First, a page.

September 19, 2020

Health admits that the low quality of data from communities on deaths in residences has prevented giving figures

The Ministry of Health presented in a telematic meeting held last week with the representatives of the autonomous communities global figures of deaths in nursing homes since the pandemic began, but acknowledged that they are of a “quality” that “makes it difficult to disseminate” . It has been denounced by the Association of Directors and Managers of Social Services and can be read in the document they showed, to which has had access. Health attributes the low quality mainly to two reasons: the difficulties of the notification system imposed by the Ministry, “an unfriendly platform for registration”; and the inconsistency of the data presented by the regional governments, some with “inconsistent dates”, errors in sums or reports “with the absence of data on causes of death”.

The Ministry of Health, in an order of March 23, established an information system by which the communities had to send them data on the social health centers. It was established that they had to do it every Tuesday and Friday before 21:00, with aggregated and accumulated data, and provided them with a platform for this. The regional health departments had to send, among other numbers, the number of total residents in their territory and the number of deaths from one cause or another –COVID-19 confirmed, compatible symptoms, or others–, also differentiating by operated or non-operated centers . The Order was implemented until June 21, ending the state of alarm, and the summary was made until June 20, the final date reflected in the document.

However, since March 23, the Ministry led by Salvador Illa has not published official data about how many people have died in these centers, generally badly hit by COVID-19. As the Association says, “the report comes to recognize that one of the Autonomous Communities has never notified the data and that some have not done so with the required frequency or did so after the deadline.” Two communities have only reported the data once. They were not specified at the meeting.

In the document they specified that the death rate, which is also cited in a note by the Association of Directors and Managers, was 27,350 people in total from March 23 to June 20, 2020, the sum of what was given by all the communities. 32.9% of them, 9,003 people, had a confirmed diagnosis of COVID-19. 35.9%, 9,830, had symptoms compatible with COVID-19. The rest, 31.2%, is attributed to other causes. But Health admits that these figures cannot be consolidated, there is “lack of purification” in them

It is also extracted from the accumulated data that in Spain there are more than 340,000 users of residences in 7,756 centers. 5%, 391, have been intervened by the ministries as far as we have had a pandemic, and 2,071 people have died in these. The Ministry also maintains that in many of the reports of the councils the cause of the intervention was not specified. Those responsible had to choose between four options to justify the file: due to an increase in deaths (this was specified in 18), due to the lack of means (84), for not being able to manage the bodies (only 1) and “other reasons” (what which was alleged in 106).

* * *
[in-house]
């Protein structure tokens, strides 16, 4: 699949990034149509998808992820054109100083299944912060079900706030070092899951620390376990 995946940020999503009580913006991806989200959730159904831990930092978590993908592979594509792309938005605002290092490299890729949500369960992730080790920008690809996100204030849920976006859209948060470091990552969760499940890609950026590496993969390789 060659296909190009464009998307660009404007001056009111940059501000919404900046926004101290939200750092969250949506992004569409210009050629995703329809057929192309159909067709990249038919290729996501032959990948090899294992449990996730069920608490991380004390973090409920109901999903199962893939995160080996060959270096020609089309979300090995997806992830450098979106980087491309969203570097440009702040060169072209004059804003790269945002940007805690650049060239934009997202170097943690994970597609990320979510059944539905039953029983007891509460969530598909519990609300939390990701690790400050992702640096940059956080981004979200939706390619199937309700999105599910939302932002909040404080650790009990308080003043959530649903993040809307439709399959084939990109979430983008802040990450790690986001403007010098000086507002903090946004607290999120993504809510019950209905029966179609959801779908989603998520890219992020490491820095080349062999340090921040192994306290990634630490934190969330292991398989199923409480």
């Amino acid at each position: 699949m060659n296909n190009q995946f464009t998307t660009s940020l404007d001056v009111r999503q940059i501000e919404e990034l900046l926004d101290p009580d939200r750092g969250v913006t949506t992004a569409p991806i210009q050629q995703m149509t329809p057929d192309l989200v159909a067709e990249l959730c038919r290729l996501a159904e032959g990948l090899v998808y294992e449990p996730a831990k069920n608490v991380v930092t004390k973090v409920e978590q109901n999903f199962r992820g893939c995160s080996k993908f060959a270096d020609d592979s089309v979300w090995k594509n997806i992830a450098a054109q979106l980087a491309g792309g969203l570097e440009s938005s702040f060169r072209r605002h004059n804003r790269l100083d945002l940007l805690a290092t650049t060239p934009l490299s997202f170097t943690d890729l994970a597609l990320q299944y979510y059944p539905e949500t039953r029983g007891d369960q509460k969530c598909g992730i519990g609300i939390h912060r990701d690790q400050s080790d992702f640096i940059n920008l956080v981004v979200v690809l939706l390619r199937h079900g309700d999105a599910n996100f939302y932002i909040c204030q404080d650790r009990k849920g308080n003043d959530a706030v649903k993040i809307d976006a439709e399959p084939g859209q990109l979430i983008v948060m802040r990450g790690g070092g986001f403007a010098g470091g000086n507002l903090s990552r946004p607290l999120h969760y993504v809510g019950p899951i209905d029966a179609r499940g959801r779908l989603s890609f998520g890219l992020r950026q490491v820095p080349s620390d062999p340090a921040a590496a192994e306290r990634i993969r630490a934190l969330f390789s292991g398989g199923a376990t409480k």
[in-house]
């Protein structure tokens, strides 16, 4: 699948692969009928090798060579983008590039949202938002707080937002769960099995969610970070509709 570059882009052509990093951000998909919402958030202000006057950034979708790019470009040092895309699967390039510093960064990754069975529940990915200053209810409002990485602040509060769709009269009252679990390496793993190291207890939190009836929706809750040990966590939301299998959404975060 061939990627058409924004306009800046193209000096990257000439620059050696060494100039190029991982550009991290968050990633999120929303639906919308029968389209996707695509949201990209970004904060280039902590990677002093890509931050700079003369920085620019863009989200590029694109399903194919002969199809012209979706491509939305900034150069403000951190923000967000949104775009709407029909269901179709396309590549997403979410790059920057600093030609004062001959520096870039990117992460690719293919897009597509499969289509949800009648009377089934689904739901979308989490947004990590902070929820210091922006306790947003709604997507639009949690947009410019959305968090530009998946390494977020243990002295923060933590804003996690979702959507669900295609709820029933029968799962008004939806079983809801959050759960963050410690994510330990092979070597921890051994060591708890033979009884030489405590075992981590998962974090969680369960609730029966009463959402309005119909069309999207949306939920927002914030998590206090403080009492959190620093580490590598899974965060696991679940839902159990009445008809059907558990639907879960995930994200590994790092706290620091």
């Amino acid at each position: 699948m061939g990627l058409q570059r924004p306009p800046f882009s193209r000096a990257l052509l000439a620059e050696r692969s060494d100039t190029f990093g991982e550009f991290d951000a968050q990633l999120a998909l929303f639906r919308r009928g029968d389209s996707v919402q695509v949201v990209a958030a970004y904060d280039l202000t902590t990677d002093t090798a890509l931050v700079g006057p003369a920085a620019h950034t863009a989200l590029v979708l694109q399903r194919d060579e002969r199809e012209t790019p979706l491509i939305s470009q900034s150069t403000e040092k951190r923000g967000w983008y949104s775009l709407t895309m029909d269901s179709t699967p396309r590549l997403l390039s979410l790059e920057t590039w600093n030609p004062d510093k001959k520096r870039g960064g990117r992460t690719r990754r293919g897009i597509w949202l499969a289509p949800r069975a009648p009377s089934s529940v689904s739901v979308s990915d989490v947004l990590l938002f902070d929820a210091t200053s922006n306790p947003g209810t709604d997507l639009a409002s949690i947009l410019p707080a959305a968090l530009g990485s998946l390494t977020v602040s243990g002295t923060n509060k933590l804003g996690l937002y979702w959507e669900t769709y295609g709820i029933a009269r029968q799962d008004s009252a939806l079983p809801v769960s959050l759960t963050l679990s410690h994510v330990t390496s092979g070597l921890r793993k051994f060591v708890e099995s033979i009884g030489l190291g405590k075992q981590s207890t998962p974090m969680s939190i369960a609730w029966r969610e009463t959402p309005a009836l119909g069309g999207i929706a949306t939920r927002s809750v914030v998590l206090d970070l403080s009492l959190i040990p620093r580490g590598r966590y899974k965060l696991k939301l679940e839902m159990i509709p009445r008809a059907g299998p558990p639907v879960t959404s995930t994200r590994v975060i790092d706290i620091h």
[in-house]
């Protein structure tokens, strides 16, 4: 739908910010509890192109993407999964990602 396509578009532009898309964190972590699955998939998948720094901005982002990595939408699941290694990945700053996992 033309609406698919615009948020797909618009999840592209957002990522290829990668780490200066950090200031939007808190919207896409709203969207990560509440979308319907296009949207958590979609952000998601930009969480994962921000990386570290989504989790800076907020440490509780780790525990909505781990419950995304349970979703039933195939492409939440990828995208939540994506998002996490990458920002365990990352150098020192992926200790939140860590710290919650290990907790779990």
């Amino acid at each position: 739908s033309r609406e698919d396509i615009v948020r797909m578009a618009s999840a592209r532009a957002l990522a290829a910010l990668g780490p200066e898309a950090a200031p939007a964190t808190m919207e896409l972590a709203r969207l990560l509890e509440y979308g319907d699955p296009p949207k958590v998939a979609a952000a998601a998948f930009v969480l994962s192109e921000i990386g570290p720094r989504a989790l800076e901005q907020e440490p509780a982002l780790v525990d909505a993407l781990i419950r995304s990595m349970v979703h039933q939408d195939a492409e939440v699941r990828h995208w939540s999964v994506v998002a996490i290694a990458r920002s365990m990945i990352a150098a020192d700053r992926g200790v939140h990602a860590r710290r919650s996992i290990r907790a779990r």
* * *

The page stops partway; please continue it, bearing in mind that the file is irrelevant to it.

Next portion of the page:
The Ministry goes so far as to say that this number, 27,350 deaths, is of a great “discrepancy” with that obtained by other sources, which would speak of 32,843 people having died in residences. They argue that the communities have made a “great effort”, despite everything. For the future, both a “current and accurate” census of residences and residents and a “reliable” information system that meets the requirements of the Center for Disease Prevention and Control, and better “intersectoral coordination” would be needed.

Among other errors, the Association of Directors and Managers of Social Services denounces that the information criteria were not clear enough: “The data on deaths in residences is not the same as those of deceased residents.” “Serve as an example,” they add, “that, in some communities, residents who died in hospitals did not register as deceased residents,” and others did. For the Association, the residences have suffered the “abandonment” of both the health departments and the Ministry itself, having not intervened before due to the lack of information. José Manuel Ramírez, its president, sees the matter as “very serious” because it implies recognizing “that nobody knows anything” about what happened this spring in the residences and how many people died in them. He announces that they are going to ask that the communities that have not provided data “do not transfer the social fund” reserved for reconstruction after the COVID-19 wave “until they provide them”. For him it is “incomprehensible” that at this point, once the emergency is over, a “unified” and accurate data collection has not yet begun.


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